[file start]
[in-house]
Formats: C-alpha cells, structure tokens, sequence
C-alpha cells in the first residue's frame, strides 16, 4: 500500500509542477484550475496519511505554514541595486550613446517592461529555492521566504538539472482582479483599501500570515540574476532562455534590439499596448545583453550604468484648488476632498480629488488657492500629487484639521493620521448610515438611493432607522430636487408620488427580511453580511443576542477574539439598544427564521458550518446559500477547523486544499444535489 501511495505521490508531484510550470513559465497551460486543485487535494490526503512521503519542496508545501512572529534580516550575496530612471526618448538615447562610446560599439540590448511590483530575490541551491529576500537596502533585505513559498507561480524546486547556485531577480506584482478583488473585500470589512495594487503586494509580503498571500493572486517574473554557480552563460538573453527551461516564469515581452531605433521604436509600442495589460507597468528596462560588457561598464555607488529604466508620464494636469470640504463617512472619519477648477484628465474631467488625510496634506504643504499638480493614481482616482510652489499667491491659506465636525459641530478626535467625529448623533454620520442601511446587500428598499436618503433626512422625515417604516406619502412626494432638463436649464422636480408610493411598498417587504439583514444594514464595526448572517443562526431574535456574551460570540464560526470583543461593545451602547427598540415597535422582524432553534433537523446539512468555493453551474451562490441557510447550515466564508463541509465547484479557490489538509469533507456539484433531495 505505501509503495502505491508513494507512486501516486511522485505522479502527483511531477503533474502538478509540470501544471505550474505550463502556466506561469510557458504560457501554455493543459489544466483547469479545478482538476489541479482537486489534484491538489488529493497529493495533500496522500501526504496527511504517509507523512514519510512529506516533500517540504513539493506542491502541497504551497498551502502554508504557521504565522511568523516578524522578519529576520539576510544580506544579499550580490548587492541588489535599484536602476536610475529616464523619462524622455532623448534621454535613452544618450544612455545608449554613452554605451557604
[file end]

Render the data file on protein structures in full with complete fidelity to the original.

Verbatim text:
[in-house]
Formats: C-alpha cells, structure tokens, sequence
C-alpha cells in the first residue's frame, strides 16, 4: 500500500509542477484550475496519511505554514541595486550613446517592461529555492521566504538539472482582479483599501500570515540574476532562455534590439499596448545583453550604468484648488476632498480629488488657492500629487484639521493620521448610515438611493432607522430636487408620488427580511453580511443576542477574539439598544427564521458550518446559500477547523486544499444535489 501511495505521490508531484510550470513559465497551460486543485487535494490526503512521503519542496508545501512572529534580516550575496530612471526618448538615447562610446560599439540590448511590483530575490541551491529576500537596502533585505513559498507561480524546486547556485531577480506584482478583488473585500470589512495594487503586494509580503498571500493572486517574473554557480552563460538573453527551461516564469515581452531605433521604436509600442495589460507597468528596462560588457561598464555607488529604466508620464494636469470640504463617512472619519477648477484628465474631467488625510496634506504643504499638480493614481482616482510652489499667491491659506465636525459641530478626535467625529448623533454620520442601511446587500428598499436618503433626512422625515417604516406619502412626494432638463436649464422636480408610493411598498417587504439583514444594514464595526448572517443562526431574535456574551460570540464560526470583543461593545451602547427598540415597535422582524432553534433537523446539512468555493453551474451562490441557510447550515466564508463541509465547484479557490489538509469533507456539484433531495 505505501509503495502505491508513494507512486501516486511522485505522479502527483511531477503533474502538478509540470501544471505550474505550463502556466506561469510557458504560457501554455493543459489544466483547469479545478482538476489541479482537486489534484491538489488529493497529493495533500496522500501526504496527511504517509507523512514519510512529506516533500517540504513539493506542491502541497504551497498551502502554508504557521504565522511568523516578524522578519529576520539576510544580506544579499550580490548587492541588489535599484536602476536610475529616464523619462524622455532623448534621454535613452544618450544612455545608449554613452554605451557604